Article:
SMOKE ON WATER
Executive summary Peatlands are among the world’s most underappreciated natural treasures. Found on every continent, these waterlogged ecosystems are among the most important carbon reservoirs on the planet.
CO2 emissions. Half the world’s peatland emissions come from Southeast Asia where high rates of deforestation, drainage and high temperatures speed up decomposition of the drained peat. Managing the remaining global peatlands is therefore an urgent issue that requires increased research to create a comprehensive inventory of their location and size. Draining and clearing land for agriculture has been the main threat to peatlands. Historically, Europe has seen the greatest drainage but its expansion has now largely stopped. However, the clearing of tropical peatlands is expanding rapidly, both for agriculture and, in the case of Indonesia, the relocation of landless people to manage population growth and increasing urbanization. Initially, the organically rich peat soil can be highly productive but the generally low level of nutrients means they are quickly exhausted. Draining peatlands is a method often used to maximize agricultural use of the soil, but this leaves them vulnerable to fire which can significantly increase greenhouse gas emissions. Peat fires can burn for a long time and the smoke carries particulate matter into the atmosphere which can adversely affect human health. Drained peatlands also subside. In coastal areas, this subsidence can lead to salt water intrusion leaving the land completely unproductive and potentially leading to the contamination of the water table. Ultimately, peatland drainage can have adverse long term economic and social impacts that are more significant than the initial short-term benefits received from land conversion. Climate change is leading to increasing temperatures, longer and more intense dry seasons and changes in patterns of cloud cover, rainfall and fire frequency. All of this is likely to increase pressure on peatland ecosystems, especially on those that are already degraded. Yet peatlands can play an important role in climate change mitigation by providing secure long-term storage of carbon. However, to allow them to play this role requires putting an end to their drainage and restoring already degraded peatland areas. There are a growing number of initiatives around the globe that aim to make peatlands productive without the need for draining. These include the sustainable production of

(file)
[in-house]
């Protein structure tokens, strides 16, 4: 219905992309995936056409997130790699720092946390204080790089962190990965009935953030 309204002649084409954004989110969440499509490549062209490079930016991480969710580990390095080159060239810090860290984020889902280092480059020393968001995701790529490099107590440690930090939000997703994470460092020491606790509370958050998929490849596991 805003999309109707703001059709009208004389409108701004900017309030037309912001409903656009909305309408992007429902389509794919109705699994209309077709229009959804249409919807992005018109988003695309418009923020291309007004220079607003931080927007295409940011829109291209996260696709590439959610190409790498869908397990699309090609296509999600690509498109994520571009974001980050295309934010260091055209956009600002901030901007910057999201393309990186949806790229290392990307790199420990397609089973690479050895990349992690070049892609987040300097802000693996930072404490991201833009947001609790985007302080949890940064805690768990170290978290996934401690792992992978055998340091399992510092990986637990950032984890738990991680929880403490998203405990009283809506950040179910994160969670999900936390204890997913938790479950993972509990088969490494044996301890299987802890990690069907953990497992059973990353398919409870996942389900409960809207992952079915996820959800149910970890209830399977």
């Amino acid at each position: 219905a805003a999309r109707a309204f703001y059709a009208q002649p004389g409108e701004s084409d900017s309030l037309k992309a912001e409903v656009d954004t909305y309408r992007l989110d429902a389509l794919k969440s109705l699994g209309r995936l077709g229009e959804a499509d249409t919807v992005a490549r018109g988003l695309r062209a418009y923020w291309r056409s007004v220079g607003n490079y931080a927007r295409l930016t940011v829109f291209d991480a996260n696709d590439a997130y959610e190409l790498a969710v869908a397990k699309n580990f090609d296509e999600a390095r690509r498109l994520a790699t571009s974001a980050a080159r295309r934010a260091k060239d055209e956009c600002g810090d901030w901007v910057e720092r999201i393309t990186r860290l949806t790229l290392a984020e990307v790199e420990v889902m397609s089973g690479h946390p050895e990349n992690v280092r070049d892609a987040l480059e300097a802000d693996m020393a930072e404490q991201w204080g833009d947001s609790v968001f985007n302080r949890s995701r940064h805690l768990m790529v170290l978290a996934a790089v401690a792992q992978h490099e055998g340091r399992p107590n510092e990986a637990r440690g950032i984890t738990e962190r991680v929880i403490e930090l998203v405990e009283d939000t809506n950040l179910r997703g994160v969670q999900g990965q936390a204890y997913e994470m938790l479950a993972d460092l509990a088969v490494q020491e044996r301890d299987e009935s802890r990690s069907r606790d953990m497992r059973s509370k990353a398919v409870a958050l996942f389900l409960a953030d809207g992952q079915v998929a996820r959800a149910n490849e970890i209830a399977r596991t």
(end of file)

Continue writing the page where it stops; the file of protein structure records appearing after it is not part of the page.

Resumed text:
Composed of thick peat layers of partly decomposed organic material that may have formed over thousands of years, peatlands are highly effective at storing carbon. If properly maintained, peatlands are wet – it is this waterlogged nature that gives them many of their unique and valuable characteristics, and makes them some the most efficient terrestrial ecosystems in storing carbon. On average, each hectare of peatland holds 1,375 tonnes of soil carbon – about 10 times more than normal mineral soil (Joosten & Couwenberg, 2008; Parish et al. 2008). While covering only three percent of the Earth’s land mass, they contain as much carbon as all terrestrial biomass combined, twice as much as all global forest biomass, and about the same as in the atmosphere. Despite the fact that peatlands are often seen as mostly unproductive land, they offer incredible value beyond their carbon storage ability. They provide many “ecosystem services” such as flood control, water purification and habitats for unique and varied biodiversity. Peatland ecosystems support a wide range of plants, birds and animals, including endemic and endangered species – such as the orangutans found in the tropical peatlands of South East Asia, bonobos and western lowland gorillas found in the Congos and the Aquatic Warbler of central and northern Europe. They are also a home to a wide range of native foods, economically important trees, and the peat itself has a long history as a source of fuel. Peatlands have so far been identified in 180 countries and they occur extensively in both the northern and tropical zones of our planet. They usually form in depressions where water permanently accumulates, either sustained by rainwater or underground sources. A lack of oxygen in the waterlogged environment slows decomposition of organic matter, leading to the accumulation of peat layers. However, across the globe peatlands are under threat from drainage and burning for agricultural, forestry and development uses. Fifteen percent of reserves are currently understood to be either destroyed or degraded. In this state, peatlands release the carbon historically locked within the layers of decomposed organic matter. They are thought to contribute up to five percent of the global annual
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